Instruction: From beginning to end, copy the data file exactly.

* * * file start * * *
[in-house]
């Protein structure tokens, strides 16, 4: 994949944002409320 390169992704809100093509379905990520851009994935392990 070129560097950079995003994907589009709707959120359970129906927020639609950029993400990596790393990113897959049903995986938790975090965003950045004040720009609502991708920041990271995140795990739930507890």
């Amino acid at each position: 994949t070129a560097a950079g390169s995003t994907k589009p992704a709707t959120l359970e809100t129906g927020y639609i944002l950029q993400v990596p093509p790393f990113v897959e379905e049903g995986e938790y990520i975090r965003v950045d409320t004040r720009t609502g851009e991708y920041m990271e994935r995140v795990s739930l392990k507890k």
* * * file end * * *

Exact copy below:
[in-house]
């Protein structure tokens, strides 16, 4: 994949944002409320 390169992704809100093509379905990520851009994935392990 070129560097950079995003994907589009709707959120359970129906927020639609950029993400990596790393990113897959049903995986938790975090965003950045004040720009609502991708920041990271995140795990739930507890």
């Amino acid at each position: 994949t070129a560097a950079g390169s995003t994907k589009p992704a709707t959120l359970e809100t129906g927020y639609i944002l950029q993400v990596p093509p790393f990113v897959e379905e049903g995986e938790y990520i975090r965003v950045d409320t004040r720009t609502g851009e991708y920041m990271e994935r995140v795990s739930l392990k507890k």